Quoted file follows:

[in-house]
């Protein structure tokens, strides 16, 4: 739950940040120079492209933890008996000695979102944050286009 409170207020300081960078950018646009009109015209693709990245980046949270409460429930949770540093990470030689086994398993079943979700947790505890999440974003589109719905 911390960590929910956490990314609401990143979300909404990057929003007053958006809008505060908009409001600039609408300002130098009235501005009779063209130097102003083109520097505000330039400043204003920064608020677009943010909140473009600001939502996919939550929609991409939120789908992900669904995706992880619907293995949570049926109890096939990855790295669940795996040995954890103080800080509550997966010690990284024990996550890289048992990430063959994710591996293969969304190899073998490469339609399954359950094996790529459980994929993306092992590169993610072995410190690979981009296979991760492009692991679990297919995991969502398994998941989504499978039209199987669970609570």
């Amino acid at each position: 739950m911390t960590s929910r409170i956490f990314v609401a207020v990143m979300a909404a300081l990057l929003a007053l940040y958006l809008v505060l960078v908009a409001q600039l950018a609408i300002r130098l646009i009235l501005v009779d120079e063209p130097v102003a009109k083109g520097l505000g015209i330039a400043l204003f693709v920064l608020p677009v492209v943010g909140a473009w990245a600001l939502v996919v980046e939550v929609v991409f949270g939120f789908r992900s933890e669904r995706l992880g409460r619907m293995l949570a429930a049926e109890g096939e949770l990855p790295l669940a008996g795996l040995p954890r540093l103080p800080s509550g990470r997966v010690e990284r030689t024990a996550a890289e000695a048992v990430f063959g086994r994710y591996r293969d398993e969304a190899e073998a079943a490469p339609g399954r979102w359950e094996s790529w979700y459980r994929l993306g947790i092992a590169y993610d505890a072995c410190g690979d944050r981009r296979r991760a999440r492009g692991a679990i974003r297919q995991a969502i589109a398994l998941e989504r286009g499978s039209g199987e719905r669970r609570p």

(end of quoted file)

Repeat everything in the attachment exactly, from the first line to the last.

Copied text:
[in-house]
């Protein structure tokens, strides 16, 4: 739950940040120079492209933890008996000695979102944050286009 409170207020300081960078950018646009009109015209693709990245980046949270409460429930949770540093990470030689086994398993079943979700947790505890999440974003589109719905 911390960590929910956490990314609401990143979300909404990057929003007053958006809008505060908009409001600039609408300002130098009235501005009779063209130097102003083109520097505000330039400043204003920064608020677009943010909140473009600001939502996919939550929609991409939120789908992900669904995706992880619907293995949570049926109890096939990855790295669940795996040995954890103080800080509550997966010690990284024990996550890289048992990430063959994710591996293969969304190899073998490469339609399954359950094996790529459980994929993306092992590169993610072995410190690979981009296979991760492009692991679990297919995991969502398994998941989504499978039209199987669970609570």
């Amino acid at each position: 739950m911390t960590s929910r409170i956490f990314v609401a207020v990143m979300a909404a300081l990057l929003a007053l940040y958006l809008v505060l960078v908009a409001q600039l950018a609408i300002r130098l646009i009235l501005v009779d120079e063209p130097v102003a009109k083109g520097l505000g015209i330039a400043l204003f693709v920064l608020p677009v492209v943010g909140a473009w990245a600001l939502v996919v980046e939550v929609v991409f949270g939120f789908r992900s933890e669904r995706l992880g409460r619907m293995l949570a429930a049926e109890g096939e949770l990855p790295l669940a008996g795996l040995p954890r540093l103080p800080s509550g990470r997966v010690e990284r030689t024990a996550a890289e000695a048992v990430f063959g086994r994710y591996r293969d398993e969304a190899e073998a079943a490469p339609g399954r979102w359950e094996s790529w979700y459980r994929l993306g947790i092992a590169y993610d505890a072995c410190g690979d944050r981009r296979r991760a999440r492009g692991a679990i974003r297919q995991a969502i589109a398994l998941e989504r286009g499978s039209g199987e719905r669970r609570p």